Planning Your Future – Actuarily Speaking

Planning Your Future – Actuarily Speaking

Recently, I have been studying a course that featured a discussion on the probability of how long people, within a group, can expect to live.  Often these conversations are misconstrued as to when a person will pass away which, if taken seriously, may result in bad decisions being made.

Life expectancy depends on many factors, including gender, income, diet, geography, and general health to name but four issues that can impact longevity.*  No one knows how long any specific person will live, but if you have a large enough group, patterns will emerge.

According to the Canadian Mortality rates, published in the “Canadian Pensioners” Mortality 2014 table with improvement to 2023” show the following:

Of 1,000 women living at age 65, we can expect 929 still living 10 years later.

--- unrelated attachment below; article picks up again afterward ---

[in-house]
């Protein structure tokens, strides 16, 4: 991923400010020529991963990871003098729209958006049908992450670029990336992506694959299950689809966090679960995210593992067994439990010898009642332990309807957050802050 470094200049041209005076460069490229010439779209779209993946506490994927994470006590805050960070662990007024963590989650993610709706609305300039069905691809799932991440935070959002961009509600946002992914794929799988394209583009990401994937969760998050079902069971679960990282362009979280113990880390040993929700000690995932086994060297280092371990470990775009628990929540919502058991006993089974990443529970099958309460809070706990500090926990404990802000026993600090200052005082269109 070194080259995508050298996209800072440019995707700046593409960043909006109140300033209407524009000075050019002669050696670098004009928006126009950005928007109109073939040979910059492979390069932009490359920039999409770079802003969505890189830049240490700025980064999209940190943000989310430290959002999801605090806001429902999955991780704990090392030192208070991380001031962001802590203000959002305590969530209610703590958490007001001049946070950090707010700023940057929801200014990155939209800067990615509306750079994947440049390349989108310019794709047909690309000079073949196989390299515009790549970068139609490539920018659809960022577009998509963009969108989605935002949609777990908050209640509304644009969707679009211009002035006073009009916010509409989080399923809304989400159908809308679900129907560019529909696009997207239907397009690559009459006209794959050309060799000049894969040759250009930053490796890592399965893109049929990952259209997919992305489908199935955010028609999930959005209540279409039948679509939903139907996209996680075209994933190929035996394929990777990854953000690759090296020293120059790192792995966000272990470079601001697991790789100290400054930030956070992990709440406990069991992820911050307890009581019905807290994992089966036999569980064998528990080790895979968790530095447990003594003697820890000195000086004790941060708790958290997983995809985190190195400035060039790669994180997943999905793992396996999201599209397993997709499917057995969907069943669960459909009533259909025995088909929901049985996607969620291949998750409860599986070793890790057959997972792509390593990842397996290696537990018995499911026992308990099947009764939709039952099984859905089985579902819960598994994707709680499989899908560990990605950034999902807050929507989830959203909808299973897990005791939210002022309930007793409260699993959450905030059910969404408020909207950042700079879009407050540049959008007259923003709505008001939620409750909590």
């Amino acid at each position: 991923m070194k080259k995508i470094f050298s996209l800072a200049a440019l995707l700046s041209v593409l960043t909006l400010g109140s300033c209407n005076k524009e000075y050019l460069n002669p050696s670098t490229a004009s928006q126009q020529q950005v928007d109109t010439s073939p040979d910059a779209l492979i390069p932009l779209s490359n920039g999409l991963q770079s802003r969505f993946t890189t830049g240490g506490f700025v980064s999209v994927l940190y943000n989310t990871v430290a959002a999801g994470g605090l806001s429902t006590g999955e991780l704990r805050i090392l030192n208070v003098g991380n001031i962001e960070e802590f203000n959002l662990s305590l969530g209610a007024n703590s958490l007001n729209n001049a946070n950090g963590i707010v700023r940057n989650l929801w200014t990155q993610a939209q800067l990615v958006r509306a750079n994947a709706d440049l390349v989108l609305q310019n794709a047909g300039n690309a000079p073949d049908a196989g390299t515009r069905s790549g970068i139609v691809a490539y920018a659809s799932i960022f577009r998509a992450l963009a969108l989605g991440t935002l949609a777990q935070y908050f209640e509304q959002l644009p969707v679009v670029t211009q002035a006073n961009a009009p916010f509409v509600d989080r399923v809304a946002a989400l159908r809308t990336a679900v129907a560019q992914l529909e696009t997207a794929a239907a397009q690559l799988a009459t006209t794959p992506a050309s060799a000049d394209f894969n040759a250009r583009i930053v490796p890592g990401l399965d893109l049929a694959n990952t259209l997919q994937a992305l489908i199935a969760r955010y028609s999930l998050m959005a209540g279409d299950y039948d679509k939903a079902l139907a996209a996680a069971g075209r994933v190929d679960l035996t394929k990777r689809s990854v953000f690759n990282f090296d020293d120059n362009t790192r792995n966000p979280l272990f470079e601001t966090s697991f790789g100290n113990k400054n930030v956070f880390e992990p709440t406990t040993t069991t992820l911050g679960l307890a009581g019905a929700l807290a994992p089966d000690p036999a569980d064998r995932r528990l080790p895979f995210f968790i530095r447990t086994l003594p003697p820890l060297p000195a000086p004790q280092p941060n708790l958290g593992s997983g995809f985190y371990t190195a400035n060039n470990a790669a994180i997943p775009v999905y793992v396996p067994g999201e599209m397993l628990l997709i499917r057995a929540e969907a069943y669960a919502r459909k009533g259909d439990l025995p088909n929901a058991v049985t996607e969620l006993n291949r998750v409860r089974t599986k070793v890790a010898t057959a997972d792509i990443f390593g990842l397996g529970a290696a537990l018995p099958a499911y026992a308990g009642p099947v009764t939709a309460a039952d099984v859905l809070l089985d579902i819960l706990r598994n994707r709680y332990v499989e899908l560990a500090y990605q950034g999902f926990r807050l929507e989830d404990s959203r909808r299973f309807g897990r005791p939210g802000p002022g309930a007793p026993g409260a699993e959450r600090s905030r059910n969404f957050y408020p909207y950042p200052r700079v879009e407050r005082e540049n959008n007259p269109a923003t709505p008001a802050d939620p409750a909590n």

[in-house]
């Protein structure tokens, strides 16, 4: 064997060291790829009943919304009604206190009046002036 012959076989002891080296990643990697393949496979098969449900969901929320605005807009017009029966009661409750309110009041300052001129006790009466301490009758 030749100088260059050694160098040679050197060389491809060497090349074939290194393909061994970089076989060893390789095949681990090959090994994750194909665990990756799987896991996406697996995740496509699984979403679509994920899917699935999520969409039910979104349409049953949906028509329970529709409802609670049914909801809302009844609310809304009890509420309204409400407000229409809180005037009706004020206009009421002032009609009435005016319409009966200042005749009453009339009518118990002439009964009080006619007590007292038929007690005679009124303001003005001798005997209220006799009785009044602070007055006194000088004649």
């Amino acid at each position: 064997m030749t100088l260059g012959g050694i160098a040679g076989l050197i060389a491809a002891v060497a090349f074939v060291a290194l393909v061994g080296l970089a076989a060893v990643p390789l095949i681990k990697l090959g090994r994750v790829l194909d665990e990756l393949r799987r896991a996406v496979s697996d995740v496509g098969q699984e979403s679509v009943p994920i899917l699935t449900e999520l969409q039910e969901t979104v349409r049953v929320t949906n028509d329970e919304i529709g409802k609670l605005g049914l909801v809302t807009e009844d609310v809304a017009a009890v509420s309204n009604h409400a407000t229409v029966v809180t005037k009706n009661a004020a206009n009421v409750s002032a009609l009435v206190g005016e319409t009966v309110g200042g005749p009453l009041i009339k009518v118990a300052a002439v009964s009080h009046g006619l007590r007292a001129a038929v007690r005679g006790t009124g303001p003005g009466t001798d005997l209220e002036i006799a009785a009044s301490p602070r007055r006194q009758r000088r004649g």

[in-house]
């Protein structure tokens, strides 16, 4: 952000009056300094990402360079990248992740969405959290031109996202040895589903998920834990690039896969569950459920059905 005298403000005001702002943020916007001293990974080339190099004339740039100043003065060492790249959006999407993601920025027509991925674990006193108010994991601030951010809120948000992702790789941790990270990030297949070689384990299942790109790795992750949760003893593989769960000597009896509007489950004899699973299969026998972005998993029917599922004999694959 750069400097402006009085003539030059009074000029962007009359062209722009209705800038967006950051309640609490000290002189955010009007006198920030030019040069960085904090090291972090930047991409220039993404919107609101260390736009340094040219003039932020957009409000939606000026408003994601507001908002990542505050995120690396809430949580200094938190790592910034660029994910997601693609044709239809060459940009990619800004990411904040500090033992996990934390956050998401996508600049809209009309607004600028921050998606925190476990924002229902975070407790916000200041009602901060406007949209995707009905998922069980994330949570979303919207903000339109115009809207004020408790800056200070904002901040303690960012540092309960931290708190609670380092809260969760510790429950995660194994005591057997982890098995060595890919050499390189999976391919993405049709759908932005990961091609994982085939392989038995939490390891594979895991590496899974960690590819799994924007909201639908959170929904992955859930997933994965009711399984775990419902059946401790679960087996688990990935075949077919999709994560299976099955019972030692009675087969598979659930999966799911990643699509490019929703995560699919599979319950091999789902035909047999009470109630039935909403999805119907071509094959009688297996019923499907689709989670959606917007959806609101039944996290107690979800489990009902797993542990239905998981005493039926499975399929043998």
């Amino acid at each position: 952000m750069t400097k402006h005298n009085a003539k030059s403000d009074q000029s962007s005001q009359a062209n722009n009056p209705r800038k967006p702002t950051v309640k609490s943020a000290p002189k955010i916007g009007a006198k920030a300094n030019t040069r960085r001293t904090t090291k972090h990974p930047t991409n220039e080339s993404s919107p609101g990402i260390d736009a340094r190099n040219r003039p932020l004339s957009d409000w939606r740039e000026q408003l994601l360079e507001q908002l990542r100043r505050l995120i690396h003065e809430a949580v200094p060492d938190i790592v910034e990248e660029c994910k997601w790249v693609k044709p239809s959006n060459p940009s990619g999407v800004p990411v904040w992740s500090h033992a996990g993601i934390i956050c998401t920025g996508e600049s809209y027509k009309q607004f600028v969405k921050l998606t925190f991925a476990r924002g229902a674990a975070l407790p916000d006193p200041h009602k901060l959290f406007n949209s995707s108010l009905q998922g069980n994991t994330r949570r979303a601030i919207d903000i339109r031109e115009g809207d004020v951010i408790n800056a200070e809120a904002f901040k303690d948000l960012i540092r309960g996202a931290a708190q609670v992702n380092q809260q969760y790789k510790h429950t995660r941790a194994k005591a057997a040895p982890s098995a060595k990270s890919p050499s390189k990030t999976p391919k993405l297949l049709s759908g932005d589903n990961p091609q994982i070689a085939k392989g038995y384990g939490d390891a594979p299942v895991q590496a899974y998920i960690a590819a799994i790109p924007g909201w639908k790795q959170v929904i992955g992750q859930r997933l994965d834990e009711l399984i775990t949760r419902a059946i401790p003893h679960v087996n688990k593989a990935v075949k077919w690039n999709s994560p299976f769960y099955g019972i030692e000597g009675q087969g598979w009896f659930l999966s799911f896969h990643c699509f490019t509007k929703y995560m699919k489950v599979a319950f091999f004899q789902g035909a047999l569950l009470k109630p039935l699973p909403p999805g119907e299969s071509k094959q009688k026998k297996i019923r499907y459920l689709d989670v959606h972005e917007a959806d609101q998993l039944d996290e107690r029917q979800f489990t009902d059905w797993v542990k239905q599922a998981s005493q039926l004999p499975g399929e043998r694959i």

By age 90, more than half are still alive.

The last survivor is expected to die between 109 and 115.

Of 1,000 men living at age 65, we can expect 918 can expect to still be around at age 75.

By age 89, just over 500 men will still be alive.

The last survivor is expected to pass away between 108 and 110.

So, what does this mean?  When we compare these current mortality rates with those when the present Canadian system was first created, Canadian men and women are now living much longer.  Consider this:  most people enter the work force between 20 and 30.  If they retire at the present standard age of 65, it is highly probable that Canadians will spend more time consuming their investments and savings rather than accumulating wealth.   That is a recipe for becoming poor when one’s health becomes most fragile.

In conclusion, my recommendation is for people to challenge the concept that retirement will be the “golden years”.  As a self-employed person, I am presently retraining myself to continue being valuable in the marketplace.  I will be announcing my new specialty in the weeks to come.  Stay tuned!

*Frank Vettese, Special to The Globe and Mail 13-03-2023 and 15-03-2023.

*Ed Burrows, FCA, President of Pension Valuators of Canada, Video Lecture on Basics of Pension Division for the Chartered Financial Divorce Specialist Designation course, January 2023.